It occurred to me that after I explained how to clean paint brushes, I never really explained what to do with the leftover waste. I mean, I did a little bit, but not enough. So, I figured I should cover that, so no one creates a hazardous waste situation!
The biggest thing I learned from researching this? Solvents are reusable. Who knew? I guess that’s a good thing. You can reuse them that cuts back on waste.
Of course, eventually, you can’t recuse your solvents anymore, and that’s when you need to know how to dispose of solvents. It’s not that hard. But, it’s not that easy either.
Solid Waste and Hazardous Waste
I figured the best place to start was at the EPA. And, sure enough, I found a lovely guide about figuring out if a solvent is a hazardous waste. That struck me as odd. Wouldn’t a solvent — used or unused — be hazardous waste? I mean, come on, there are tons of warning labels all over that stuff. It’s got to be a hazard!
Most of the document was dry and boring (sorry EPA!). But, I did run across this interesting tidbit about solvents and hazardous waste.
Like I said, it stands to reason that solvents aren’t the best thing for your health. And, according to OSHA, they are not. I’m not going to go over all the possible problems solvents can cause. But, when you get rid of solvents, whether you’ve used them up or not, they can possibly be a hazardous waste.
Yes. I figure it’s just everyone hedging their bets, but that’s the language. What’s weirder is that, and I’ll quote this, so I get it right:
“…a solvent must first be classified as a solid waste before it can be considered for classification as a hazardous waste.”
It goes on to say,
“Solvents are solid wastes when they are discarded or recycled in a certain manner, such as when burned for energy recovery. Solvents are considered solid wastes when they are:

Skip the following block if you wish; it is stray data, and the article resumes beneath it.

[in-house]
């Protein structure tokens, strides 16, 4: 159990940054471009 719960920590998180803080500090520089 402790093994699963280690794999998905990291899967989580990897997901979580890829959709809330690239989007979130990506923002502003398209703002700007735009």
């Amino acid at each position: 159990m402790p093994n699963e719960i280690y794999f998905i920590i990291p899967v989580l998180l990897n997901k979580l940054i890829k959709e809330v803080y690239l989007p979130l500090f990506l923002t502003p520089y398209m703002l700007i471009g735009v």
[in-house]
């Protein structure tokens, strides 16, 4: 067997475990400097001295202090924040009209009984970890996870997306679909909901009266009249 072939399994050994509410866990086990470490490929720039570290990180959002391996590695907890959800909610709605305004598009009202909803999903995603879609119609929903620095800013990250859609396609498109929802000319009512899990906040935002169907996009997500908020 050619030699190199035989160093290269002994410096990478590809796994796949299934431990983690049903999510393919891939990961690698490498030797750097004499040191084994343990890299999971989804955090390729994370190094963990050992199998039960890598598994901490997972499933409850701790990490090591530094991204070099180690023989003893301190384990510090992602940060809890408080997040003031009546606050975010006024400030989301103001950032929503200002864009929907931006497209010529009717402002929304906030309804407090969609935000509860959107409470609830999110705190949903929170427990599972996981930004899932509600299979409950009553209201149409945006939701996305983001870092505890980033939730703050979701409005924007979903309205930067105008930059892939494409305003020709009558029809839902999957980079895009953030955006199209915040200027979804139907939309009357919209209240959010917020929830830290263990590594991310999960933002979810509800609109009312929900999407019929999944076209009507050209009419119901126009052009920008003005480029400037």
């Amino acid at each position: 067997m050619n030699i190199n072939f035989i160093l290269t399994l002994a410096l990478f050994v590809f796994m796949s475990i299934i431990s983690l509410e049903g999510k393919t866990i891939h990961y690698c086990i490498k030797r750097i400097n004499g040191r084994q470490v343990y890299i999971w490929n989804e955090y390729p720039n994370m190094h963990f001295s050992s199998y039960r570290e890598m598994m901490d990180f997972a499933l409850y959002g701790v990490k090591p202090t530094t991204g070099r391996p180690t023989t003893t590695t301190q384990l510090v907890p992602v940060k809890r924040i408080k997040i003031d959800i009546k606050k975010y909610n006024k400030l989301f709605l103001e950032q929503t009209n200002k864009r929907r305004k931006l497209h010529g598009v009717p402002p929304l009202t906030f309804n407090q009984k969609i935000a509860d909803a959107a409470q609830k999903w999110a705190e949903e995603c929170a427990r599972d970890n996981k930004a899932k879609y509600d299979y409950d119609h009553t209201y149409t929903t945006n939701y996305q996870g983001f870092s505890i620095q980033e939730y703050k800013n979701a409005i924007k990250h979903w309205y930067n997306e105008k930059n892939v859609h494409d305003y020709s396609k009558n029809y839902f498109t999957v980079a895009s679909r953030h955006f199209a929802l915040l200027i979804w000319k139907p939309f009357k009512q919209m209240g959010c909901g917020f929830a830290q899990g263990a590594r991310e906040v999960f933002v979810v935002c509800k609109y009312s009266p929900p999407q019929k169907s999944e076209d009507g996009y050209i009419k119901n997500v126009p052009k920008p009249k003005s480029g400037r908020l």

‘Spent’ — contaminated through use and no longer able to be used for their intended purpose without first being regenerated, reclaimed or otherwise reprocessed,
Expired and can no longer be used,”
And a bunch of other things.
Side note. How does one regenerate a solvent? Magic?
So, basically, what this is saying is that there’s a process for classifying hazardous waste, and to classify something as hazardous waste, it first has to be classified as solid waste.
The document goes on to say that if your solvent is solid hazardous waste, you’ve got to be careful disposing of said solid waste. Then there’s a whole section on how to dispose of solvents and hazardous solid waste.
I kind of figured that was the case. The word “hazardous” kind of gave it away.
I think the problem is the document. It’s a government guide for businesses, and there are a lot of rules and regulations about hazardous waste and their disposal. That’s probably a good thing.
However, I’m just a hobbyist. How do I dispose of solvents?
How to Dispose of Solvents (When You’re Not a Business)
Thankfully, there are options for those of us who, as casual solvent users, only generate a small amount of hazardous waste. That said, no matter how little hazardous waste we produce, we have to dispose of it carefully and responsibly. Remember, it’s bad for the environment to dump it in the trash, and it can spontaneously combust.
But, before you go throwing out your used solvents in the trash, don’t. First of all, in most cases, you can’t. Second of all, in the cases where you can, you can’t just toss it in the trash. You have to “prepare” it first. Lastly, before you dump your used solvents, see if you can reuse them, first.
Reduce, Reuse, Recycle
This struck me as insane when I started researching it. And I haven’t done it yet. If you have, please tell me all about it in the comments. I have questions!
Apparently, you can reuse solvents.
What a fantastic thing! You can save money and create less hazardous waste. Cool.
The process, though, strikes me as a little time-consuming. That’s not a big deal. The bigger deal is that you’ve got to let the solvent for a loooong time. That means the fumes are wafting about. I suppose if you do this in a ventilated area (or outdoors), it’s fine, but that’s something to think about.
So, how do you reuse solvents?
Gather Your Supplies